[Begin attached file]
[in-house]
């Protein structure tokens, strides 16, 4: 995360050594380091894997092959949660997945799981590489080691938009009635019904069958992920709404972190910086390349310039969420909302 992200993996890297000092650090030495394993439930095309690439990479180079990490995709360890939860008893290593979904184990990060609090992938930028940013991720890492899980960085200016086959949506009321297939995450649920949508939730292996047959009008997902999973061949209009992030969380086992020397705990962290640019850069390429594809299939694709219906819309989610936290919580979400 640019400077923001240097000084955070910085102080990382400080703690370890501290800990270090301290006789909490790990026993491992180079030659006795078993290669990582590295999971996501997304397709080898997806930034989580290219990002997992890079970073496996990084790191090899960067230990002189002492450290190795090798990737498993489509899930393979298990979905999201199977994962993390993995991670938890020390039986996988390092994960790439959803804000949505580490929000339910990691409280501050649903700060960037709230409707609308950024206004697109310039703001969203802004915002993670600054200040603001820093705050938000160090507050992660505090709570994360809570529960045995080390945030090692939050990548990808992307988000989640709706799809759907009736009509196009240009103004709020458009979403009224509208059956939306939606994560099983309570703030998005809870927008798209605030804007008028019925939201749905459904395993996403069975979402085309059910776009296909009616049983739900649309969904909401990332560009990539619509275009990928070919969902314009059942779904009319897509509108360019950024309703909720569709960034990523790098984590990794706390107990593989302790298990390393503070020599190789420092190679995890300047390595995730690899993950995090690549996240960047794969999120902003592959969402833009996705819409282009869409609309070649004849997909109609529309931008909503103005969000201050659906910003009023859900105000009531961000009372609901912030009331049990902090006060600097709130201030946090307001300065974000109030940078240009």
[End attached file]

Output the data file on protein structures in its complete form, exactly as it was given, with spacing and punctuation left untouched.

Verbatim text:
[in-house]
């Protein structure tokens, strides 16, 4: 995360050594380091894997092959949660997945799981590489080691938009009635019904069958992920709404972190910086390349310039969420909302 992200993996890297000092650090030495394993439930095309690439990479180079990490995709360890939860008893290593979904184990990060609090992938930028940013991720890492899980960085200016086959949506009321297939995450649920949508939730292996047959009008997902999973061949209009992030969380086992020397705990962290640019850069390429594809299939694709219906819309989610936290919580979400 640019400077923001240097000084955070910085102080990382400080703690370890501290800990270090301290006789909490790990026993491992180079030659006795078993290669990582590295999971996501997304397709080898997806930034989580290219990002997992890079970073496996990084790191090899960067230990002189002492450290190795090798990737498993489509899930393979298990979905999201199977994962993390993995991670938890020390039986996988390092994960790439959803804000949505580490929000339910990691409280501050649903700060960037709230409707609308950024206004697109310039703001969203802004915002993670600054200040603001820093705050938000160090507050992660505090709570994360809570529960045995080390945030090692939050990548990808992307988000989640709706799809759907009736009509196009240009103004709020458009979403009224509208059956939306939606994560099983309570703030998005809870927008798209605030804007008028019925939201749905459904395993996403069975979402085309059910776009296909009616049983739900649309969904909401990332560009990539619509275009990928070919969902314009059942779904009319897509509108360019950024309703909720569709960034990523790098984590990794706390107990593989302790298990390393503070020599190789420092190679995890300047390595995730690899993950995090690549996240960047794969999120902003592959969402833009996705819409282009869409609309070649004849997909109609529309931008909503103005969000201050659906910003009023859900105000009531961000009372609901912030009331049990902090006060600097709130201030946090307001300065974000109030940078240009």